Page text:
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Two of Brooklyn's Teen Migrants Share Their Experiences

“I feel like I’m on a mountain and I just have to keep climbing and climbing," Daniela Mejia, a 19-year-old migrant, told BK Reader.
Inside one of RiseBoro's ESL classes.

When 18-year-old Pierina Gomez immigrated to Brooklyn from Ecuador earlier this year, her brothers and mother were by her side.

“It’s been tough because I left so much back at home,” said Gomez in Spanish, which has been translated for this article. “But I’m content that I have my immediate family with me, because many people, in my case, don’t travel with their families. They have to come alone.”

Gomez added that her father immigrated to Brooklyn before the rest of the family, and now they are reunited.

Currently, she is taking GED classes at RiseBoro Community Partnership, a Bushwick-based nonprofit that has been serving New Yorkers for 50 years, with programs spanning housing, education, health and senior care. RiseBoro also offers GED courses and English courses, as well as courses in reading comprehension and critical thinking.

"Migrants’ greatest needs continue to be access to fair-paying jobs, permanent housing and healthcare," said Scott Short, CEO of Riseboro Community Partnership.

Once Gomez gets her GED diploma, she told BK Reader, her goal is to get a bachelor’s degree and become a dentist.

“When I first got here, I was extremely nervous, extremely shy, but taking classes at RiseBoro has given me confidence and strength to ask questions," Gomez said.

Daniela Mejia. Photo: Christopher Edwards for BK Reader.

Gomez is one of the city’s more than 100,000 migrants who have arrived since spring 2022. Currently, 60,000 migrants are within the city’s care.

Short said the pandemic is one of the causes of the current wave of migration.

"The aftershocks of the global pandemic are still being felt and we’re seeing this in the number of ailing migrants who have arrived in New York City," said Short. "RiseBoro’s concern is less about their arrival and more about the lack of adequate resources from the city, state and federal governments to receive them."

The city’s response to the rise in migration has been highly controversial. Earlier this month, migrants were bussed to a shelter created at Floyd Bennett Field in Marine Park. However, upon arrival, several migrant families were appalled by the conditions and refused to stay. They got back on the bus and asked to be taken elsewhere.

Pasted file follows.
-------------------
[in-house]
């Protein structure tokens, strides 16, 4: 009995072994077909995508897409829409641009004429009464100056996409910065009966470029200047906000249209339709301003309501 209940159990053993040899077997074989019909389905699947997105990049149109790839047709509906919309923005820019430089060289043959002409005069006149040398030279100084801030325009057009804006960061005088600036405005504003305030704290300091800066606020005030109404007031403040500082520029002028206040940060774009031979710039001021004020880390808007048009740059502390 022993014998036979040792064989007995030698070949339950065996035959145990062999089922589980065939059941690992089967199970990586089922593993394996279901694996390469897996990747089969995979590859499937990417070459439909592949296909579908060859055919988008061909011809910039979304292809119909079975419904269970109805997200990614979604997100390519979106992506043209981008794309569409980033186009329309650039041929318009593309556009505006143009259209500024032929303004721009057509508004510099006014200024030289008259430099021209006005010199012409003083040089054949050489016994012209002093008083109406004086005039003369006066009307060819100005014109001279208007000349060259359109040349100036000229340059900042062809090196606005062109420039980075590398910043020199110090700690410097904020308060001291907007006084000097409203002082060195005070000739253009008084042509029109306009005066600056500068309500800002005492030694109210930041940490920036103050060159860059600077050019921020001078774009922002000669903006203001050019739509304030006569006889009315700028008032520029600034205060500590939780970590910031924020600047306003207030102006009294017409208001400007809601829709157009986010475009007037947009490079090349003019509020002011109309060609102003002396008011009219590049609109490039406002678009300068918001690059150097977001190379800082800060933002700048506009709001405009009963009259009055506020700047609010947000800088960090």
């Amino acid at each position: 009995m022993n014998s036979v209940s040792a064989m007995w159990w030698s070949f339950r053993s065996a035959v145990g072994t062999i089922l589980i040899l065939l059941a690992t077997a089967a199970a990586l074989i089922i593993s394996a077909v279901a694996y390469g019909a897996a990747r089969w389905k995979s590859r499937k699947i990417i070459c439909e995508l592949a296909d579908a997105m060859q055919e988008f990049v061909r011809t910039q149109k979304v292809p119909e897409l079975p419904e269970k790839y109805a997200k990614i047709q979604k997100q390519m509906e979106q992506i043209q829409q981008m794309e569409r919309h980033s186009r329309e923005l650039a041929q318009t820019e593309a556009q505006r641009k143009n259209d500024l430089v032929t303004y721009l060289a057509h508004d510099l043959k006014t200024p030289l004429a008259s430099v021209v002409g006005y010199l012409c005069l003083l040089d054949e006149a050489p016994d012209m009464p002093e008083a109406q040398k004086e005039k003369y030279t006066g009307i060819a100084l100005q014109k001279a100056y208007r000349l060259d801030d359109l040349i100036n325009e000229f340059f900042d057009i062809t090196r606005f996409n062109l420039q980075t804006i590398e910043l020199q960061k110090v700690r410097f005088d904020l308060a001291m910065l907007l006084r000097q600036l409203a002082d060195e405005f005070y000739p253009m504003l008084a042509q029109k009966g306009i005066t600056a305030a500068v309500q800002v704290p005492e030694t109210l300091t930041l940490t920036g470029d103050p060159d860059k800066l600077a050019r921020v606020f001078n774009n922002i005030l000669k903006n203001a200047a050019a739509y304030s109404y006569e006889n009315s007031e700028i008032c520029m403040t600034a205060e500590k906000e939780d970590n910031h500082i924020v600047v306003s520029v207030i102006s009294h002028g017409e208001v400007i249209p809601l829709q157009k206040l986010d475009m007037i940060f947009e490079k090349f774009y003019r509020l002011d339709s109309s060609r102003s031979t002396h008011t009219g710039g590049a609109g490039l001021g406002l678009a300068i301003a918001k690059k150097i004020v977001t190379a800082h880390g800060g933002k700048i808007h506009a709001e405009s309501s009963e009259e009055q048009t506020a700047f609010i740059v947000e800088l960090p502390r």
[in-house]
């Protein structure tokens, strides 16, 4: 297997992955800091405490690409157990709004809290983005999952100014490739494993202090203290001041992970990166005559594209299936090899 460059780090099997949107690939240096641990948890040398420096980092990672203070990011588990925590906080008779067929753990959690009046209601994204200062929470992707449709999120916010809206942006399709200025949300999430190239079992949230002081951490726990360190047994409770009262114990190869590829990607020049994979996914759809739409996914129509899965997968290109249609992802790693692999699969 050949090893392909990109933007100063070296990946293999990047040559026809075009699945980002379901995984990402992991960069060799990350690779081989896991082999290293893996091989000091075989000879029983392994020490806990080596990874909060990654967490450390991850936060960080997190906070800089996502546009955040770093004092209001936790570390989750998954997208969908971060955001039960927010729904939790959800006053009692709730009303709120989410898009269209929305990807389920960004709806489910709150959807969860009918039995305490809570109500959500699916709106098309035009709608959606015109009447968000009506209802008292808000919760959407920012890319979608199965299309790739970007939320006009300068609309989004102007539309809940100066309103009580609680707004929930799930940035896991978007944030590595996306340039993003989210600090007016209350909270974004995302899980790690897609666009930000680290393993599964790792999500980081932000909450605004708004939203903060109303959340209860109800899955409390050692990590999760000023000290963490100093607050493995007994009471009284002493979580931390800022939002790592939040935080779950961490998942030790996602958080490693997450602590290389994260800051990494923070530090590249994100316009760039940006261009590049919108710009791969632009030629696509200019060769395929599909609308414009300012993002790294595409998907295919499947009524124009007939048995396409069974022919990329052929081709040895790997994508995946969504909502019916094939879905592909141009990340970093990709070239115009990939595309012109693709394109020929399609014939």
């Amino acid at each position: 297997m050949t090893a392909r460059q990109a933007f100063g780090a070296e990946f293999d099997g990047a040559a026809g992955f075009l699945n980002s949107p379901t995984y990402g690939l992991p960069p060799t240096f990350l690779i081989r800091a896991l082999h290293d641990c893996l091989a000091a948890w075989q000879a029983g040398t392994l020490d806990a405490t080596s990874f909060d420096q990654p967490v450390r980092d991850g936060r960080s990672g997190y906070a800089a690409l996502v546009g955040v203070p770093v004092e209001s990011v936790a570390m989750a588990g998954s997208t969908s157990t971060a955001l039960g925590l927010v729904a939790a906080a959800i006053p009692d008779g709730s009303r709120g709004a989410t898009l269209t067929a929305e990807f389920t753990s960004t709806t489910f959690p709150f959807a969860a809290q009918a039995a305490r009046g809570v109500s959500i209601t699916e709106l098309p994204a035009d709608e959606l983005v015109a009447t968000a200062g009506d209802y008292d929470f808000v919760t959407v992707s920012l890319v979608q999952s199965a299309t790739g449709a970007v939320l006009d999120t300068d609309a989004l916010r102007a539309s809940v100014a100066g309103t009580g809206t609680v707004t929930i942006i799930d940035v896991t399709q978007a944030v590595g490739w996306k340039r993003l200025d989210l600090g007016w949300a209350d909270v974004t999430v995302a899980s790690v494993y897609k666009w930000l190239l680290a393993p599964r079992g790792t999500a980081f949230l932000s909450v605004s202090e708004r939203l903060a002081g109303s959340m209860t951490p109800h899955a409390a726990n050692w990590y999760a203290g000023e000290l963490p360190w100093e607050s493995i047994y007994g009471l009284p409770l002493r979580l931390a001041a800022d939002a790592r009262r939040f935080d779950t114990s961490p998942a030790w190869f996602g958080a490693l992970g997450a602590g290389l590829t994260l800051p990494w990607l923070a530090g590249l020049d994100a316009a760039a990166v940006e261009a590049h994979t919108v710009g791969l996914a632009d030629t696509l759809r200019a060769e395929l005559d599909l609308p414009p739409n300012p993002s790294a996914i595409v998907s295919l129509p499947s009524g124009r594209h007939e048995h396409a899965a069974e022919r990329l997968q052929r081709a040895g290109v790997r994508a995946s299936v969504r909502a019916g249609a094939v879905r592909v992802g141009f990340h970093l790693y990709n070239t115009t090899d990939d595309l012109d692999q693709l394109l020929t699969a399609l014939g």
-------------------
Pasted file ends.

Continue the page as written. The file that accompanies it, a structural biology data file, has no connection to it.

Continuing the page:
“We appreciate the support we have received so far from our state and federal partners, but with more than 60,000 asylum seekers still in our care and without additional help, we will be forced to continue making difficult decisions,” said New York City Mayor Eric Adams in a statement this September.

Short says that the city's response to the crisis could have been better.

"In the face of such a crisis, there’s always room for improvement at various levels, but only if we commit to working together. Because it’s difficult to fully anticipate the magnitude of the challenge until you’re actually faced with it, you need partners," said Short. 

"It’s about putting the pieces together to achieve better outcomes. After all, this is not the first time that NYC has opened its doors to migrants looking for better opportunities. That’s how most of us got here."

Massiell De La Cruz, the program coordinator of RiseBoro’s Adult Education program, said migrants make up 50% of the nonprofit’s students this year. 

Inside one of RiseBoro's English as a second language classes. Photo: Christopher Edwards for BK Reader.

For some migrants, coming to the U.S. can mean starting all over with their education, even if they were educated in their home country.

“I had to leave the educational path that I was on behind to create a new one over here,” said Daniela Mejia, a 19-year-old who immigrated to Brooklyn from Guatemala in April. She spoke in Spanish, which was translated for this article. 

"I left a life that I was starting to build educationally,” Mejia said. 

Mejia had already begun higher education before leaving Guatemala, but when she got to Brooklyn, she had to start all over again. Right now, she is taking a GED class at RiseBoro and plans on studying to become a doctor.

“For a long time, I was afraid of change. But now that I’ve had to adapt to a new life, I’m learning to embrace changes,” said Mejia. “I feel like I’m on a mountain and I just have to keep climbing and climbing because of all the new obstacles thrown my way.”

Christopher Edwards

About the Author: Christopher Edwards

Christopher Edwards is a native Brooklynite and current student at Baruch College, majoring in Journalism and Creative Writing.
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